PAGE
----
April 14, 2016

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Intraday Liquidity beyond Compliance

Regulatory focus on liquidity has started to move from Capital Ratio and EOD funding positions to very detailed monitoring of financial institutions’ Intraday Liquidity activities.

Monitoring tools for Intraday Liquidity management were released by the Basel III Committee on banking Supervision (BCBS) a year ago. However, this requirement was communicated as early as 2008 subsequent to publication of the BCBS’ Principles for Sound Liquidity Risk Management and Supervision. After almost five years, Basel III has now introduced reporting of LCR (Liquid Asset buffers over a 30 day) and NSFR (over a one year) horizon. As per the reporting requirement, global banks need to report Intraday Liquidity information beginning Jan 1, 2015. The BCBS also mandates that the tools to be implemented include calculation of daily maximum Intraday Liquidity usage, the availability of Intraday Liquidity at the start of the business day and time-specific obligations.

Intraday Liquidity - New Opportunities

There are three commonly known payment activities carried out in large financial institutions.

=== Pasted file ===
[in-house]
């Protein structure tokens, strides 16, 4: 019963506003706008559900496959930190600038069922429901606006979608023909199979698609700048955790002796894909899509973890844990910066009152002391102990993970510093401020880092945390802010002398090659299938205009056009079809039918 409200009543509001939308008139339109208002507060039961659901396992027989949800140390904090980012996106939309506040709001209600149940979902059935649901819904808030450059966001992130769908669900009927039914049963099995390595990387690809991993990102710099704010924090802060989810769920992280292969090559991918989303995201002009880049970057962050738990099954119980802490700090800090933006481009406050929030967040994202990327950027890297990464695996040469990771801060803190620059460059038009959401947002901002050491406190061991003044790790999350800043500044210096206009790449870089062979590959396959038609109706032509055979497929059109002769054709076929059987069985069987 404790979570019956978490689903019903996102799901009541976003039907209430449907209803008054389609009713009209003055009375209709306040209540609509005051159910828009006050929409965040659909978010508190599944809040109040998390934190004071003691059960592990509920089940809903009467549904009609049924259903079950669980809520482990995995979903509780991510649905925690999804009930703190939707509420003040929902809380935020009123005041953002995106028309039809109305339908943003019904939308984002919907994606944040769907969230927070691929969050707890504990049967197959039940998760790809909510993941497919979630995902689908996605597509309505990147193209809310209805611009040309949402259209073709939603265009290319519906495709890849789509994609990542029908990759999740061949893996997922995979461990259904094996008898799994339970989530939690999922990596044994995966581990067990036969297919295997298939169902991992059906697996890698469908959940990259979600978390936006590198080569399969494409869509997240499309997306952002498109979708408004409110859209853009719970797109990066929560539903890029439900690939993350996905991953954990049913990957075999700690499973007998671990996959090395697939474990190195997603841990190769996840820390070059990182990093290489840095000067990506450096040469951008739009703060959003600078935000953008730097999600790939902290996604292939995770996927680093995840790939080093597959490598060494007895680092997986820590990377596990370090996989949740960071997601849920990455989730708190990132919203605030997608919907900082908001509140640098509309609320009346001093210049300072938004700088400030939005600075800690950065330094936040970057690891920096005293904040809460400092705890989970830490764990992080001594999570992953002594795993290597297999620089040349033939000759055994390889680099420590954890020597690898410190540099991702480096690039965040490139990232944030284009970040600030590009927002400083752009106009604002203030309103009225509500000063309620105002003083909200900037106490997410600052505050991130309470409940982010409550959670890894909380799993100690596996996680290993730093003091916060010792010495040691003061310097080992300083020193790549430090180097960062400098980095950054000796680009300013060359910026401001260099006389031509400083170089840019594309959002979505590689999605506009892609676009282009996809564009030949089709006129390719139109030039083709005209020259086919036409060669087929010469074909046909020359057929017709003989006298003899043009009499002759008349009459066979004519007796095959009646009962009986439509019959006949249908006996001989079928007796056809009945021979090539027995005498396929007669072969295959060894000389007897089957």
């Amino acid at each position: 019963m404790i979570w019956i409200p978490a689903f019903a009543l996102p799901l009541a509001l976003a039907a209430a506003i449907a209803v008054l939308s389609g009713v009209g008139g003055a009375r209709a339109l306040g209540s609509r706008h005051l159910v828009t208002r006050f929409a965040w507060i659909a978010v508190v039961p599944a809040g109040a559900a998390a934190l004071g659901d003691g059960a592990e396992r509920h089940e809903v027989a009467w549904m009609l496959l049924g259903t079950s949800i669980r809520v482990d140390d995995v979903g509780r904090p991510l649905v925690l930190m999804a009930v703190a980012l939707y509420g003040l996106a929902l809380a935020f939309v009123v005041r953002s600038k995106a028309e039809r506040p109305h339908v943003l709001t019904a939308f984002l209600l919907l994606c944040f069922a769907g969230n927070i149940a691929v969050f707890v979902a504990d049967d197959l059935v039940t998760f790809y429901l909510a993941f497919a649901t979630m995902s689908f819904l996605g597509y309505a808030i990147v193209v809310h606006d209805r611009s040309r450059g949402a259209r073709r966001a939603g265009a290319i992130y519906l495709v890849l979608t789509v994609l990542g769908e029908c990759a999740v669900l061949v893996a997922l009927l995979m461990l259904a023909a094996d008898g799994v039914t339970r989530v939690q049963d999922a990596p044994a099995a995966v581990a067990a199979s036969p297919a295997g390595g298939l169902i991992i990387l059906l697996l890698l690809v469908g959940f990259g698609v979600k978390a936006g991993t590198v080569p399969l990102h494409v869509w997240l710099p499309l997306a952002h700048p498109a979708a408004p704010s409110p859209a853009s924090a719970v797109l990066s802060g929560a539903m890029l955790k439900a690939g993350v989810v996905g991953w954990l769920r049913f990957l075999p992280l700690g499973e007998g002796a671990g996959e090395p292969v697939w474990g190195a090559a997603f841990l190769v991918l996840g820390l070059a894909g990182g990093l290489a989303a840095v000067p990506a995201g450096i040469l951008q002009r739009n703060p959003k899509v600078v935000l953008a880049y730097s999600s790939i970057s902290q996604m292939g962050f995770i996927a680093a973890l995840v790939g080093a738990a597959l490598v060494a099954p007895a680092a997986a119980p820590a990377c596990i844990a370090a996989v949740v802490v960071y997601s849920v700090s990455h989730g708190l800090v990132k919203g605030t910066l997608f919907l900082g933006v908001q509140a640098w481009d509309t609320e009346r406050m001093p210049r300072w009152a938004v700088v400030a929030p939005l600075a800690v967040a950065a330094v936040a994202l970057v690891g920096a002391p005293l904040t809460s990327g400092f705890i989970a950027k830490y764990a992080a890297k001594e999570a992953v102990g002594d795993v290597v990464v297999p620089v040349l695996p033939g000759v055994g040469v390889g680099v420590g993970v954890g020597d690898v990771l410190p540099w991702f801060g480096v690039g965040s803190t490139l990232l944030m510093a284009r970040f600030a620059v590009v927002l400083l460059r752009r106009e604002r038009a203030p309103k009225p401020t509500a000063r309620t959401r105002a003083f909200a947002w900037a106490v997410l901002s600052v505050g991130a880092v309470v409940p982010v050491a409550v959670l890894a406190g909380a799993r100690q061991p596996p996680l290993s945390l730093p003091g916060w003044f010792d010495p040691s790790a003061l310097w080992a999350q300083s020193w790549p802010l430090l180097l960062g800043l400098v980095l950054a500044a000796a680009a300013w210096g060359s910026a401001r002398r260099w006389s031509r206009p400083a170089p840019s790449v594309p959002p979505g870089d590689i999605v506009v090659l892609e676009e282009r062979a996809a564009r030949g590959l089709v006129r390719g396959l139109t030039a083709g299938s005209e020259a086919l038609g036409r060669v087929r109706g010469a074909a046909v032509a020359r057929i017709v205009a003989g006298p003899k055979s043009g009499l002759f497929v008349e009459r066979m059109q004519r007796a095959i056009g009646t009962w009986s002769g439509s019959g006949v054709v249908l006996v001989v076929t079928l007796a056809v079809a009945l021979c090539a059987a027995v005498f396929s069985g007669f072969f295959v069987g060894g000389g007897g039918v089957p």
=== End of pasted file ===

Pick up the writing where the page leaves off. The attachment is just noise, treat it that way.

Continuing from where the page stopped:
The first and foremost responsibility for the cash management desk is to ensure that settlement account tasks are adequately funded with the required liquidity and, more importantly, without incurring the risk of breaching any limits, while not leaving any more cash idle than necessary.

The second function is to meet the regulatory requirements which we discussed in the earlier part of the paper, which include, LCR, NFSR and BSBS 248.

The third function is to manage and price liquidity in the bank’s trading activities and services for their corporate and Institutional client. It is very common practice in the payment services for financial institutions to price in the cost for making the payments.

We will be discussing a fourth dimension of Intraday Liquidity management as a new opportunity.

Global Financial Institutions now have their Capital Adequacy Ratios and End of Day Liquidity positions in order. However, very few global banks are leveraging their real time data towards investing surplus liquidity, through effective tracking of their Intraday Liquidity positions. Through the use of proper tools, we can unearth deployable funds while actively managing Intraday Liquidity risk. We can identify the counterparties, bank customers, nostro accounts and underlying systems involved and arrive at a true picture of Intraday Liquidity.

It is very important to highlight the date, time, and nature of the liquidity flow and intraday credit which might be on the higher side. Also, we need to take in to account business commitments and the corresponding time of the flow. Based on the above data points, arriving at the key positions frequently with time stamping greatly improves the accuracy of intraday liquidity forecasting.